In recent months ketones, the latest performance-enhancing miracle product to appear in cycling, have once again been in the eye of the storm, with several teams openly admitting their use while the Movement for Credible Cycling bans their use by its members and the UCI washes its hands of them by simply discouraging their use.

To start talking about ketones, the first thing to know is what they are. They are actually substances that the human body generates naturally. When we talk about the body using fats as a form of energy in low-intensity activity or when the energy provided by carbohydrates is exhausted, it is not strictly true that fats are what is consumed.

Fatty acids are complex substances that cannot be used directly by the body but must first be broken down in the liver. The result of this breakdown is precisely ketones after a process called ketosis. Ketones can then be used as a source of energy.

How do ketones improve performance?

What if we were to provide ketones directly to make things easier? It was under this premise that supplements rich in this compound began to be used a few years ago, taking into account that the fat reserves of cyclists are already minimal due to their limited weight.

The purpose of ketone supplementation is to provide the cyclist with another easily accessible source of energy, the body does not have to spend energy on breaking down fats, we already provide the result of this process. A source of energy that allows to safeguard the limited and precious glycogen deposits to be used in the key moments of the races, when the intensity is maximum and any small factor can tip the balance to one side or the other.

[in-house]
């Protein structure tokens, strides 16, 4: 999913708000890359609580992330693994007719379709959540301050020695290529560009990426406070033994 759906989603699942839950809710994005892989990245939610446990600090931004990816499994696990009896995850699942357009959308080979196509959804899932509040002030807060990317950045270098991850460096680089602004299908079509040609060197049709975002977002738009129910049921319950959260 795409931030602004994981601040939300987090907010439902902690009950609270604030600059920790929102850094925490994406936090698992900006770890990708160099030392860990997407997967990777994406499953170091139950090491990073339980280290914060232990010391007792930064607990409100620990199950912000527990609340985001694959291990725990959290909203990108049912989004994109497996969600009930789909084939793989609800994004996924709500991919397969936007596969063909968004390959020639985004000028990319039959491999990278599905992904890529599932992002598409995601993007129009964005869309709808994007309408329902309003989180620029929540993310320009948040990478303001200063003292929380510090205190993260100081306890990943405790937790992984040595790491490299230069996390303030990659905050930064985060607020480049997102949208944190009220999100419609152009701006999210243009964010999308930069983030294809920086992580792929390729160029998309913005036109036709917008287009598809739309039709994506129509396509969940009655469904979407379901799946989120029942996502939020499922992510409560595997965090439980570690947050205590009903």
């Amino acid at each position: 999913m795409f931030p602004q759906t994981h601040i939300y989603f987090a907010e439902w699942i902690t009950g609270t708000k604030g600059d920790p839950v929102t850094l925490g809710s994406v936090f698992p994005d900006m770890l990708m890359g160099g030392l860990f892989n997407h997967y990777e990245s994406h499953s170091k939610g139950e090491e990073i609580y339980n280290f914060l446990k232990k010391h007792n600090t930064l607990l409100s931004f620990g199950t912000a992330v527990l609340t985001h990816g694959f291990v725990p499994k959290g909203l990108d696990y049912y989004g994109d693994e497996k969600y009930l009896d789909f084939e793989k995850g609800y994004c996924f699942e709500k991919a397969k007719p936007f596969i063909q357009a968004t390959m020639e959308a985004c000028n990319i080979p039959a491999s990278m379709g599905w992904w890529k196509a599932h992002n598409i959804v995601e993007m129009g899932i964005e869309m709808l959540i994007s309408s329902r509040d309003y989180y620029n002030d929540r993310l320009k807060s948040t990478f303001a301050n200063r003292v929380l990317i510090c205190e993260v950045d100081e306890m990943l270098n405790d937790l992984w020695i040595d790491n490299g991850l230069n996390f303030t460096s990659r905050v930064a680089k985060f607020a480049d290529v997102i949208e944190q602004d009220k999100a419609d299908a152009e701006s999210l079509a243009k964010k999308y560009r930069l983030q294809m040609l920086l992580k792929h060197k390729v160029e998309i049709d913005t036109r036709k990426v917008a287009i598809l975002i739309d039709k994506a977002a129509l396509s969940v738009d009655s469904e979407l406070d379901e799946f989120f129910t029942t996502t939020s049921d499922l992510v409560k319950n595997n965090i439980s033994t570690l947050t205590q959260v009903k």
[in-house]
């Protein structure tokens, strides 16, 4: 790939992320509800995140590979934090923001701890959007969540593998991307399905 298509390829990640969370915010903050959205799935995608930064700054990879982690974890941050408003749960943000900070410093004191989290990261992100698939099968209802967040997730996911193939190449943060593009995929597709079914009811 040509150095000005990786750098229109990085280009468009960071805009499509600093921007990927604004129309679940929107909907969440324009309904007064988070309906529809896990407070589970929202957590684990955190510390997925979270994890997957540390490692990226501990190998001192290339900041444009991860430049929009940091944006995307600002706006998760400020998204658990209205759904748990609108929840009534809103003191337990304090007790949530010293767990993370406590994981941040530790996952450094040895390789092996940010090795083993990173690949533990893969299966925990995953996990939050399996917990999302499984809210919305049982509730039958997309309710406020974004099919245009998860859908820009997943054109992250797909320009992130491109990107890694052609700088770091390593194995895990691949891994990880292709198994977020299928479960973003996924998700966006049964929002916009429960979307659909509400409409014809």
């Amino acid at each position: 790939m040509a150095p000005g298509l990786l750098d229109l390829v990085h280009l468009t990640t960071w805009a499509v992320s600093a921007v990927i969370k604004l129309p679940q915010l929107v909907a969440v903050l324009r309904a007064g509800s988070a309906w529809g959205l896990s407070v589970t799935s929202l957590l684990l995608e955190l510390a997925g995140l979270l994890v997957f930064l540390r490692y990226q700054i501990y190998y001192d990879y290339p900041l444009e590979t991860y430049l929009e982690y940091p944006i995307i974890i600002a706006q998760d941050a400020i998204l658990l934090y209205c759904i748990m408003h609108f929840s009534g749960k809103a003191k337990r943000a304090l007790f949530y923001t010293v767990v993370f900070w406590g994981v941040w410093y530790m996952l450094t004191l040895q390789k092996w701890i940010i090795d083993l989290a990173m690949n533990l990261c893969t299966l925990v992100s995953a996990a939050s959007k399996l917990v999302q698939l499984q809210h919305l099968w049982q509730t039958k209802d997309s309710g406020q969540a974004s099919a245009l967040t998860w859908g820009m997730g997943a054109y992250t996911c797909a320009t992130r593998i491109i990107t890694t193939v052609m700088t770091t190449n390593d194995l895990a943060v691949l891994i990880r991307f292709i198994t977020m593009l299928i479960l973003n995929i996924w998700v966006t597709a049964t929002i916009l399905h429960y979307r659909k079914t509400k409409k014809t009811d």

In any case, it is still a product introduced relatively recently and the way it is used to obtain the best results is still not clear, in fact, some recent studies suggest that its intake could be more efficient not during the competition itself but after it, when the glycogen reserves are already depleted and the body needs energy to start producing proteins to regenerate the damage caused by the intense effort.

Are they considered doping and why do they want to ban them?

The problem with ketones is the decision of the Movement for a Credible Cycling to put the cross on this substance based on the side effects that have been appearing with its use such as vomiting or stomach problems, by the way, side effects that also appear naturally when the body is in ketosis for a more or less prolonged period.

Besides, since it is a novel substance, on which there are hardly any studies, it is unknown what the effect of the use of ketones could be in the long term, i.e., the MPCC seems to be putting the bandage before the wound. For its part, the UCI does not prohibit the use of ketones, although it does advise against their use with the sole argument of possible side effects.

The controversy over the use of ketones in cycling started in 2020 with the harsh statements of Tom Dumoulin describing as hypocritical the attitude of the MPCC towards the use of ketones and announcing that he was abandoning this movement, partly also because his team, Jumbo-Visma, has been one of the main promoters of the use of ketones.

In any case, despite the MPCC’s policy regarding ketones, they can in no way be considered doping, but would fall, at least under current regulations, into the category of supplements. This is something that, in recent months, some cycling figures are trying to change. Figures such as the veteran TotalEnergies director Jean-René Bernaudeau or cyclists such as Guillaume Martin or Romain Bardet have spoken out against the use of ketones and have urged the UCI to ban them.

At the other extreme, there is the increasingly widespread use of ketones within teams, such as recently Alpecin-Deceuninck, which has added DeltaG Ketones, a supplementation firm specializing in marketing ketones, as one of its new sponsors for 2024.